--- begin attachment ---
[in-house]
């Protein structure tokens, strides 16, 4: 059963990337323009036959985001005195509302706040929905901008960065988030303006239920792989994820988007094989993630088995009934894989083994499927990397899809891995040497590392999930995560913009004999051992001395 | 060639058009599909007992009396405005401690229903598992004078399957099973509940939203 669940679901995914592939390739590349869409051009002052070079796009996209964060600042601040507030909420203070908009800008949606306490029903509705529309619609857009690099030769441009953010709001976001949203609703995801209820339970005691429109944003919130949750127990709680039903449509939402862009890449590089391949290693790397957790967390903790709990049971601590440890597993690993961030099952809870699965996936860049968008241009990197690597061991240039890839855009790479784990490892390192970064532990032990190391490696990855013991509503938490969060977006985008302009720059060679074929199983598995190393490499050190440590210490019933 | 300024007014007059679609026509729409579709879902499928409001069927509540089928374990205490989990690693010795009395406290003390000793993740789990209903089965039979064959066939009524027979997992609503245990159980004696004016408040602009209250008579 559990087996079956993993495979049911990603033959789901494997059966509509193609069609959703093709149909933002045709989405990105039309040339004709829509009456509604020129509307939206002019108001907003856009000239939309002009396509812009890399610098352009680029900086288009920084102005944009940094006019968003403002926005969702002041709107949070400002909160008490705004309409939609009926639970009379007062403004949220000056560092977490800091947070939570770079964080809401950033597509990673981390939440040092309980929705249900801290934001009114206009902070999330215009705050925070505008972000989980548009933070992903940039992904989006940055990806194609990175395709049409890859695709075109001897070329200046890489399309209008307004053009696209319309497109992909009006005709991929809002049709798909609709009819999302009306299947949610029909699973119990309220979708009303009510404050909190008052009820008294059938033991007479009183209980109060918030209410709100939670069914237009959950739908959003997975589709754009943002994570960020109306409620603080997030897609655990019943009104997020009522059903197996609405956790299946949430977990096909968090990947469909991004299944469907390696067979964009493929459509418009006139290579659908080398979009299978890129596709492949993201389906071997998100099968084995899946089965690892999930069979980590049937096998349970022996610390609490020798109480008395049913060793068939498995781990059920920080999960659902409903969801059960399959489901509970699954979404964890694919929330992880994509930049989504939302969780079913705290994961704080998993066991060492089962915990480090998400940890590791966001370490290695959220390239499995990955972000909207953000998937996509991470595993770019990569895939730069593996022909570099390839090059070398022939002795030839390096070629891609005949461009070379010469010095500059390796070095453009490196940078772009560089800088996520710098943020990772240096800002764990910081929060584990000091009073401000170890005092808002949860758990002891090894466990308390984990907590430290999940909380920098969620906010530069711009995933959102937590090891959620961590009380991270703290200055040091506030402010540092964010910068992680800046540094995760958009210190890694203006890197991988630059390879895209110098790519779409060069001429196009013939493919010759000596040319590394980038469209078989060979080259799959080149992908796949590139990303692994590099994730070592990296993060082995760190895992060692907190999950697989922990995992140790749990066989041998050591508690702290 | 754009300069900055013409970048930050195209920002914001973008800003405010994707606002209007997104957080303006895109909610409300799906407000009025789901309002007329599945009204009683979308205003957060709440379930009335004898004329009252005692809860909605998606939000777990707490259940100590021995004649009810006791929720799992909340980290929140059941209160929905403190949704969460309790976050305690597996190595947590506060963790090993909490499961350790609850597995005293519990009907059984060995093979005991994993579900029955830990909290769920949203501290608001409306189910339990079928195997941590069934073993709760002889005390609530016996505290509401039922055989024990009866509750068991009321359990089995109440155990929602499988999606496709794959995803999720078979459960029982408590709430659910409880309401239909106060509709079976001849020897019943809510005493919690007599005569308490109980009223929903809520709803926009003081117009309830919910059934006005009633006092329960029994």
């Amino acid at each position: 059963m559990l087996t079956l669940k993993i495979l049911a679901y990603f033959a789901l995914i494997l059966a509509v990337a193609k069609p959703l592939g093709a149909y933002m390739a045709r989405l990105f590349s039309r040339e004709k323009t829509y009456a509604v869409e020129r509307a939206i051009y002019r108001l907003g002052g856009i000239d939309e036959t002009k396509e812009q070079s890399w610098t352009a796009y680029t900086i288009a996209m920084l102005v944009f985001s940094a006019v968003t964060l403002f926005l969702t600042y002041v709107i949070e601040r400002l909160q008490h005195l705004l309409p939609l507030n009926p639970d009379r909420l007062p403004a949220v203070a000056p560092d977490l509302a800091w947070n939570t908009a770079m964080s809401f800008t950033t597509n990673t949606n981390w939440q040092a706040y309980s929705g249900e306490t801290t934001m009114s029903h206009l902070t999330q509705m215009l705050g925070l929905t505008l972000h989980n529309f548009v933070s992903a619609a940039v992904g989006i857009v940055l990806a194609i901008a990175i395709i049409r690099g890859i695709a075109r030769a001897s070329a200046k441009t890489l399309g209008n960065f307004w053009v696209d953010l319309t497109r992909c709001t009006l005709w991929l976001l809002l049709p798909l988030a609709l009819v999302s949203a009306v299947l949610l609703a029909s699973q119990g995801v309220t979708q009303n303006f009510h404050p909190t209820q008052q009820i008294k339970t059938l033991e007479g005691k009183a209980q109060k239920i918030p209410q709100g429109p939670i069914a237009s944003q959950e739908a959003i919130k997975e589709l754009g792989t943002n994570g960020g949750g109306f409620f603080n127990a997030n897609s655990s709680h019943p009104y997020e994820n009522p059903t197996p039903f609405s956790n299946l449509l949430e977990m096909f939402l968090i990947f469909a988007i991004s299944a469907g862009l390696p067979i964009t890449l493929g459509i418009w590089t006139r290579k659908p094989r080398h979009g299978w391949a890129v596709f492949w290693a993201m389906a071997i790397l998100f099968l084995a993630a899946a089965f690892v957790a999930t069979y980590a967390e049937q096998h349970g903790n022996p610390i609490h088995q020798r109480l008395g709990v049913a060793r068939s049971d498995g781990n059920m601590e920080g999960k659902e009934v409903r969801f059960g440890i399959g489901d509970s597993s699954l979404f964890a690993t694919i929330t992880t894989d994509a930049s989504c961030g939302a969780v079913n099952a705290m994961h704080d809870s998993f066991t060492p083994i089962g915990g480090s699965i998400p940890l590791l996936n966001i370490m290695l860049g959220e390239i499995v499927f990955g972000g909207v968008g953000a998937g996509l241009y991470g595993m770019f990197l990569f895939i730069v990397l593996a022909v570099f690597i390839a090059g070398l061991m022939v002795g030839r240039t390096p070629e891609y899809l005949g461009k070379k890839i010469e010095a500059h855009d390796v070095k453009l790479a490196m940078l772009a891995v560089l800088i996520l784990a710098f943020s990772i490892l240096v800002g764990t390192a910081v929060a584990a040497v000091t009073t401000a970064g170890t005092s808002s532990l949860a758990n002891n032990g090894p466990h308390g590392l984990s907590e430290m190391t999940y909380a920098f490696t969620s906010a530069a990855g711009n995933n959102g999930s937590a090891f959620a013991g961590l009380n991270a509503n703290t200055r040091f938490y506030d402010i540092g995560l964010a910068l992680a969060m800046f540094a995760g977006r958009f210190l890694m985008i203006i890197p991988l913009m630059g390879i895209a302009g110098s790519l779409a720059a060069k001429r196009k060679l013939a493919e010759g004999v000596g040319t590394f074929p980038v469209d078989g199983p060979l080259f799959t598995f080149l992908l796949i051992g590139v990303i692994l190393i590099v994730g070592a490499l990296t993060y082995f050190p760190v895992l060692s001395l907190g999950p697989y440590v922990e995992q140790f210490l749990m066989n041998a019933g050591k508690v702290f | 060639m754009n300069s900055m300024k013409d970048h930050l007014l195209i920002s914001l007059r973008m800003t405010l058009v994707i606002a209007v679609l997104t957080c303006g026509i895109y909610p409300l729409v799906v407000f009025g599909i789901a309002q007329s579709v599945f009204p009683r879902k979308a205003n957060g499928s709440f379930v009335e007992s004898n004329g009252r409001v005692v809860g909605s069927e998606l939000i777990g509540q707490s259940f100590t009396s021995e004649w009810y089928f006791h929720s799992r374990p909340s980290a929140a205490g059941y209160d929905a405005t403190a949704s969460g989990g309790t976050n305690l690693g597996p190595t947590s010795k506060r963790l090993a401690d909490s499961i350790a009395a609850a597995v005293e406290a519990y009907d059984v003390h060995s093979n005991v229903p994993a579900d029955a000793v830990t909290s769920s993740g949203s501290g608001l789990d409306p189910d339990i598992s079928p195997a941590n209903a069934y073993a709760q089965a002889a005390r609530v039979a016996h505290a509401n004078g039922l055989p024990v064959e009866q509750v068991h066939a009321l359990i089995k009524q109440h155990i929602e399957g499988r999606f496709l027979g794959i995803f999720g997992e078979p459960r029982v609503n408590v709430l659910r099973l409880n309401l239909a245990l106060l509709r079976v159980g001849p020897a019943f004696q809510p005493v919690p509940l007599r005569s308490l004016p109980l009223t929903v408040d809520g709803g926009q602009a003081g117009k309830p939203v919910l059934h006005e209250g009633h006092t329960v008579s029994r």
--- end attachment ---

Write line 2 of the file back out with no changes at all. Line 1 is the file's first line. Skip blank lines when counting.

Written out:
């Protein structure tokens, strides 16, 4: 059963990337323009036959985001005195509302706040929905901008960065988030303006239920792989994820988007094989993630088995009934894989083994499927990397899809891995040497590392999930995560913009004999051992001395 | 060639058009599909007992009396405005401690229903598992004078399957099973509940939203 669940679901995914592939390739590349869409051009002052070079796009996209964060600042601040507030909420203070908009800008949606306490029903509705529309619609857009690099030769441009953010709001976001949203609703995801209820339970005691429109944003919130949750127990709680039903449509939402862009890449590089391949290693790397957790967390903790709990049971601590440890597993690993961030099952809870699965996936860049968008241009990197690597061991240039890839855009790479784990490892390192970064532990032990190391490696990855013991509503938490969060977006985008302009720059060679074929199983598995190393490499050190440590210490019933 | 300024007014007059679609026509729409579709879902499928409001069927509540089928374990205490989990690693010795009395406290003390000793993740789990209903089965039979064959066939009524027979997992609503245990159980004696004016408040602009209250008579 559990087996079956993993495979049911990603033959789901494997059966509509193609069609959703093709149909933002045709989405990105039309040339004709829509009456509604020129509307939206002019108001907003856009000239939309002009396509812009890399610098352009680029900086288009920084102005944009940094006019968003403002926005969702002041709107949070400002909160008490705004309409939609009926639970009379007062403004949220000056560092977490800091947070939570770079964080809401950033597509990673981390939440040092309980929705249900801290934001009114206009902070999330215009705050925070505008972000989980548009933070992903940039992904989006940055990806194609990175395709049409890859695709075109001897070329200046890489399309209008307004053009696209319309497109992909009006005709991929809002049709798909609709009819999302009306299947949610029909699973119990309220979708009303009510404050909190008052009820008294059938033991007479009183209980109060918030209410709100939670069914237009959950739908959003997975589709754009943002994570960020109306409620603080997030897609655990019943009104997020009522059903197996609405956790299946949430977990096909968090990947469909991004299944469907390696067979964009493929459509418009006139290579659908080398979009299978890129596709492949993201389906071997998100099968084995899946089965690892999930069979980590049937096998349970022996610390609490020798109480008395049913060793068939498995781990059920920080999960659902409903969801059960399959489901509970699954979404964890694919929330992880994509930049989504939302969780079913705290994961704080998993066991060492089962915990480090998400940890590791966001370490290695959220390239499995990955972000909207953000998937996509991470595993770019990569895939730069593996022909570099390839090059070398022939002795030839390096070629891609005949461009070379010469010095500059390796070095453009490196940078772009560089800088996520710098943020990772240096800002764990910081929060584990000091009073401000170890005092808002949860758990002891090894466990308390984990907590430290999940909380920098969620906010530069711009995933959102937590090891959620961590009380991270703290200055040091506030402010540092964010910068992680800046540094995760958009210190890694203006890197991988630059390879895209110098790519779409060069001429196009013939493919010759000596040319590394980038469209078989060979080259799959080149992908796949590139990303692994590099994730070592990296993060082995760190895992060692907190999950697989922990995992140790749990066989041998050591508690702290 | 754009300069900055013409970048930050195209920002914001973008800003405010994707606002209007997104957080303006895109909610409300799906407000009025789901309002007329599945009204009683979308205003957060709440379930009335004898004329009252005692809860909605998606939000777990707490259940100590021995004649009810006791929720799992909340980290929140059941209160929905403190949704969460309790976050305690597996190595947590506060963790090993909490499961350790609850597995005293519990009907059984060995093979005991994993579900029955830990909290769920949203501290608001409306189910339990079928195997941590069934073993709760002889005390609530016996505290509401039922055989024990009866509750068991009321359990089995109440155990929602499988999606496709794959995803999720078979459960029982408590709430659910409880309401239909106060509709079976001849020897019943809510005493919690007599005569308490109980009223929903809520709803926009003081117009309830919910059934006005009633006092329960029994």